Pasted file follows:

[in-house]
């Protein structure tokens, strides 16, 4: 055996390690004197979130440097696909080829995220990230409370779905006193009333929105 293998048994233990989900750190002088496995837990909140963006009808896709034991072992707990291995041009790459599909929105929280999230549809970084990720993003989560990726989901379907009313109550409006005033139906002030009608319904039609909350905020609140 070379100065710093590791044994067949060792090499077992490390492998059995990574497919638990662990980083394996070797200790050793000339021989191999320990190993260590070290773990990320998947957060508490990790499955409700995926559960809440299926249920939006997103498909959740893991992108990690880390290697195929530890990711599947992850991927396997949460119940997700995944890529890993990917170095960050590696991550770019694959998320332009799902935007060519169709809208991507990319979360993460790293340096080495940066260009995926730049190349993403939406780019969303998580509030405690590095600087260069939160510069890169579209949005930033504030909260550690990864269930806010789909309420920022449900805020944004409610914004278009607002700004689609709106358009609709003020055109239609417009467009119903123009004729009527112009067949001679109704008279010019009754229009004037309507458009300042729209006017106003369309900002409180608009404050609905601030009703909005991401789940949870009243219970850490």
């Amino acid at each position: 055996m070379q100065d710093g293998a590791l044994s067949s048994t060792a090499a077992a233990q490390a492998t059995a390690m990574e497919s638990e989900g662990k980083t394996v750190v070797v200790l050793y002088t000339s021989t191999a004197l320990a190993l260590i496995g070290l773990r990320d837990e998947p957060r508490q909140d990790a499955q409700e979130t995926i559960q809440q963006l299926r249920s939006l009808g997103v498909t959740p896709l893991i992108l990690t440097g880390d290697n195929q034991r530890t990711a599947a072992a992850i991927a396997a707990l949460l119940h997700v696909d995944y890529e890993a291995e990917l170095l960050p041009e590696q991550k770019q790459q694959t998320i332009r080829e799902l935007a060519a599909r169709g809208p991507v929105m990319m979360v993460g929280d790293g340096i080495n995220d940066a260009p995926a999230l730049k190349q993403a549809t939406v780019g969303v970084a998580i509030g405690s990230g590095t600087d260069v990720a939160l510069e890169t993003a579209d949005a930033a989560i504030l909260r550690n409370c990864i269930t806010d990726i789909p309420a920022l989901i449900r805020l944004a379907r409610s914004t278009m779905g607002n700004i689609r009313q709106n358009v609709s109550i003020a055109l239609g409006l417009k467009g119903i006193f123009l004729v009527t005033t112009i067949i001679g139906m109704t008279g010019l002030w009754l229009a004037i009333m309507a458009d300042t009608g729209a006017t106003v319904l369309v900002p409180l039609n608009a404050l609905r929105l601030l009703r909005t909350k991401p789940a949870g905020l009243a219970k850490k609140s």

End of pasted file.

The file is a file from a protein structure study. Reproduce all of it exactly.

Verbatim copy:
[in-house]
């Protein structure tokens, strides 16, 4: 055996390690004197979130440097696909080829995220990230409370779905006193009333929105 293998048994233990989900750190002088496995837990909140963006009808896709034991072992707990291995041009790459599909929105929280999230549809970084990720993003989560990726989901379907009313109550409006005033139906002030009608319904039609909350905020609140 070379100065710093590791044994067949060792090499077992490390492998059995990574497919638990662990980083394996070797200790050793000339021989191999320990190993260590070290773990990320998947957060508490990790499955409700995926559960809440299926249920939006997103498909959740893991992108990690880390290697195929530890990711599947992850991927396997949460119940997700995944890529890993990917170095960050590696991550770019694959998320332009799902935007060519169709809208991507990319979360993460790293340096080495940066260009995926730049190349993403939406780019969303998580509030405690590095600087260069939160510069890169579209949005930033504030909260550690990864269930806010789909309420920022449900805020944004409610914004278009607002700004689609709106358009609709003020055109239609417009467009119903123009004729009527112009067949001679109704008279010019009754229009004037309507458009300042729209006017106003369309900002409180608009404050609905601030009703909005991401789940949870009243219970850490």
């Amino acid at each position: 055996m070379q100065d710093g293998a590791l044994s067949s048994t060792a090499a077992a233990q490390a492998t059995a390690m990574e497919s638990e989900g662990k980083t394996v750190v070797v200790l050793y002088t000339s021989t191999a004197l320990a190993l260590i496995g070290l773990r990320d837990e998947p957060r508490q909140d990790a499955q409700e979130t995926i559960q809440q963006l299926r249920s939006l009808g997103v498909t959740p896709l893991i992108l990690t440097g880390d290697n195929q034991r530890t990711a599947a072992a992850i991927a396997a707990l949460l119940h997700v696909d995944y890529e890993a291995e990917l170095l960050p041009e590696q991550k770019q790459q694959t998320i332009r080829e799902l935007a060519a599909r169709g809208p991507v929105m990319m979360v993460g929280d790293g340096i080495n995220d940066a260009p995926a999230l730049k190349q993403a549809t939406v780019g969303v970084a998580i509030g405690s990230g590095t600087d260069v990720a939160l510069e890169t993003a579209d949005a930033a989560i504030l909260r550690n409370c990864i269930t806010d990726i789909p309420a920022l989901i449900r805020l944004a379907r409610s914004t278009m779905g607002n700004i689609r009313q709106n358009v609709s109550i003020a055109l239609g409006l417009k467009g119903i006193f123009l004729v009527t005033t112009i067949i001679g139906m109704t008279g010019l002030w009754l229009a004037i009333m309507a458009d300042t009608g729209a006017t106003v319904l369309v900002p409180l039609n608009a404050l609905r929105l601030l009703r909005t909350k991401p789940a949870g905020l009243a219970k850490k609140s």